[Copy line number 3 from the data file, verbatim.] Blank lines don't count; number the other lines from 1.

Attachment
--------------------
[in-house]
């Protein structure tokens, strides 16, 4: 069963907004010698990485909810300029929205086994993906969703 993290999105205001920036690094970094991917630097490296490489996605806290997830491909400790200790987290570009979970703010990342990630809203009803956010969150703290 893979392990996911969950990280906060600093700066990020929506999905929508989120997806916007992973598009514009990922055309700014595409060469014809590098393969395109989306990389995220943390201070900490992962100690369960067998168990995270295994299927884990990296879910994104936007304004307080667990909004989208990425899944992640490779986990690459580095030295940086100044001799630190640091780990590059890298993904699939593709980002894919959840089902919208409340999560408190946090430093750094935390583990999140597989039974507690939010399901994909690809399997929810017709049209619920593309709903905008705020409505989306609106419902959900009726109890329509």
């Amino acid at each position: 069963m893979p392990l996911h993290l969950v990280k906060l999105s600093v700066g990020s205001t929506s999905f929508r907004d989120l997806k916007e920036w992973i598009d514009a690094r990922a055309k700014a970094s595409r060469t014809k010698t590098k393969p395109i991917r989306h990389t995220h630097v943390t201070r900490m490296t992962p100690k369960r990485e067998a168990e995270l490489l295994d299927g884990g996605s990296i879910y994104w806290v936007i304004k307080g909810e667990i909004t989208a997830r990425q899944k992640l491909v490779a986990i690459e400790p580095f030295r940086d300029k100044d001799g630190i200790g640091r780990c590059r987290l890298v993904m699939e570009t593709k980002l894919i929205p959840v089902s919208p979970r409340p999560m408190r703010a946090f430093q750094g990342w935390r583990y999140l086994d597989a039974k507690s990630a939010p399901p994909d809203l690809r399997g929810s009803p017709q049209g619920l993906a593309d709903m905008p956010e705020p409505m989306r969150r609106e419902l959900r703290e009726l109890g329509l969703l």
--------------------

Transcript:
């Amino acid at each position: 069963m893979p392990l996911h993290l969950v990280k906060l999105s600093v700066g990020s205001t929506s999905f929508r907004d989120l997806k916007e920036w992973i598009d514009a690094r990922a055309k700014a970094s595409r060469t014809k010698t590098k393969p395109i991917r989306h990389t995220h630097v943390t201070r900490m490296t992962p100690k369960r990485e067998a168990e995270l490489l295994d299927g884990g996605s990296i879910y994104w806290v936007i304004k307080g909810e667990i909004t989208a997830r990425q899944k992640l491909v490779a986990i690459e400790p580095f030295r940086d300029k100044d001799g630190i200790g640091r780990c590059r987290l890298v993904m699939e570009t593709k980002l894919i929205p959840v089902s919208p979970r409340p999560m408190r703010a946090f430093q750094g990342w935390r583990y999140l086994d597989a039974k507690s990630a939010p399901p994909d809203l690809r399997g929810s009803p017709q049209g619920l993906a593309d709903m905008p956010e705020p409505m989306r969150r609106e419902l959900r703290e009726l109890g329509l969703l």